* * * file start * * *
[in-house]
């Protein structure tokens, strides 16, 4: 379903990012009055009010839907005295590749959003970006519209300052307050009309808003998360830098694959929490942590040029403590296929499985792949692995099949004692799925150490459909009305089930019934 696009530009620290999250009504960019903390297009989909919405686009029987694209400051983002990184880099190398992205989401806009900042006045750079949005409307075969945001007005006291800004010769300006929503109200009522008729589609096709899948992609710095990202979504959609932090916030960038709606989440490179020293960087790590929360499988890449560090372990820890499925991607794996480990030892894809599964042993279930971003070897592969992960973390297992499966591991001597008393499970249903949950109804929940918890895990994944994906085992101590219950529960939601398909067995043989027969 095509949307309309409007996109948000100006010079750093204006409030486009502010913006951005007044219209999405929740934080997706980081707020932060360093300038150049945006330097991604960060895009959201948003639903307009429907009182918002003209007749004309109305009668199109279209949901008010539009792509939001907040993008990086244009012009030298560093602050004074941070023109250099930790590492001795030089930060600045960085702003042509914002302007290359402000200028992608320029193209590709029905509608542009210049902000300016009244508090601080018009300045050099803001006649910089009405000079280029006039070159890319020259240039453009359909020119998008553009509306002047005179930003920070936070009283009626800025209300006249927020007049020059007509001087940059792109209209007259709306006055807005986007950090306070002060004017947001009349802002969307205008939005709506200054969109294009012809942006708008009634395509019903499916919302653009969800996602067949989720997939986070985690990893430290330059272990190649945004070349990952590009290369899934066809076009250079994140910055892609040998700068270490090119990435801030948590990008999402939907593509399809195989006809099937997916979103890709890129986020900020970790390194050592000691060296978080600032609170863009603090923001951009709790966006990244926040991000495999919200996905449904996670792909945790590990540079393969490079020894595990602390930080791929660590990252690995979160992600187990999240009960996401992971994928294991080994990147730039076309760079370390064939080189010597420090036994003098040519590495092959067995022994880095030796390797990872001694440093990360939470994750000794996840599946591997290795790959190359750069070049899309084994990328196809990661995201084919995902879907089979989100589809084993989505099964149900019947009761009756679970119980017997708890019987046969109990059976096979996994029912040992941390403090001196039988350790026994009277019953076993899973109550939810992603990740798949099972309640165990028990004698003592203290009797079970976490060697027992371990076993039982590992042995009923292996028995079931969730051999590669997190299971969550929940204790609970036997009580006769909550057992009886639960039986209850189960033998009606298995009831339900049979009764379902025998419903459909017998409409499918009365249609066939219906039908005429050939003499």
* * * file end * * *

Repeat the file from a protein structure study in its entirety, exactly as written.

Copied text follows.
[in-house]
């Protein structure tokens, strides 16, 4: 379903990012009055009010839907005295590749959003970006519209300052307050009309808003998360830098694959929490942590040029403590296929499985792949692995099949004692799925150490459909009305089930019934 696009530009620290999250009504960019903390297009989909919405686009029987694209400051983002990184880099190398992205989401806009900042006045750079949005409307075969945001007005006291800004010769300006929503109200009522008729589609096709899948992609710095990202979504959609932090916030960038709606989440490179020293960087790590929360499988890449560090372990820890499925991607794996480990030892894809599964042993279930971003070897592969992960973390297992499966591991001597008393499970249903949950109804929940918890895990994944994906085992101590219950529960939601398909067995043989027969 095509949307309309409007996109948000100006010079750093204006409030486009502010913006951005007044219209999405929740934080997706980081707020932060360093300038150049945006330097991604960060895009959201948003639903307009429907009182918002003209007749004309109305009668199109279209949901008010539009792509939001907040993008990086244009012009030298560093602050004074941070023109250099930790590492001795030089930060600045960085702003042509914002302007290359402000200028992608320029193209590709029905509608542009210049902000300016009244508090601080018009300045050099803001006649910089009405000079280029006039070159890319020259240039453009359909020119998008553009509306002047005179930003920070936070009283009626800025209300006249927020007049020059007509001087940059792109209209007259709306006055807005986007950090306070002060004017947001009349802002969307205008939005709506200054969109294009012809942006708008009634395509019903499916919302653009969800996602067949989720997939986070985690990893430290330059272990190649945004070349990952590009290369899934066809076009250079994140910055892609040998700068270490090119990435801030948590990008999402939907593509399809195989006809099937997916979103890709890129986020900020970790390194050592000691060296978080600032609170863009603090923001951009709790966006990244926040991000495999919200996905449904996670792909945790590990540079393969490079020894595990602390930080791929660590990252690995979160992600187990999240009960996401992971994928294991080994990147730039076309760079370390064939080189010597420090036994003098040519590495092959067995022994880095030796390797990872001694440093990360939470994750000794996840599946591997290795790959190359750069070049899309084994990328196809990661995201084919995902879907089979989100589809084993989505099964149900019947009761009756679970119980017997708890019987046969109990059976096979996994029912040992941390403090001196039988350790026994009277019953076993899973109550939810992603990740798949099972309640165990028990004698003592203290009797079970976490060697027992371990076993039982590992042995009923292996028995079931969730051999590669997190299971969550929940204790609970036997009580006769909550057992009886639960039986209850189960033998009606298995009831339900049979009764379902025998419903459909017998409409499918009365249609066939219906039908005429050939003499």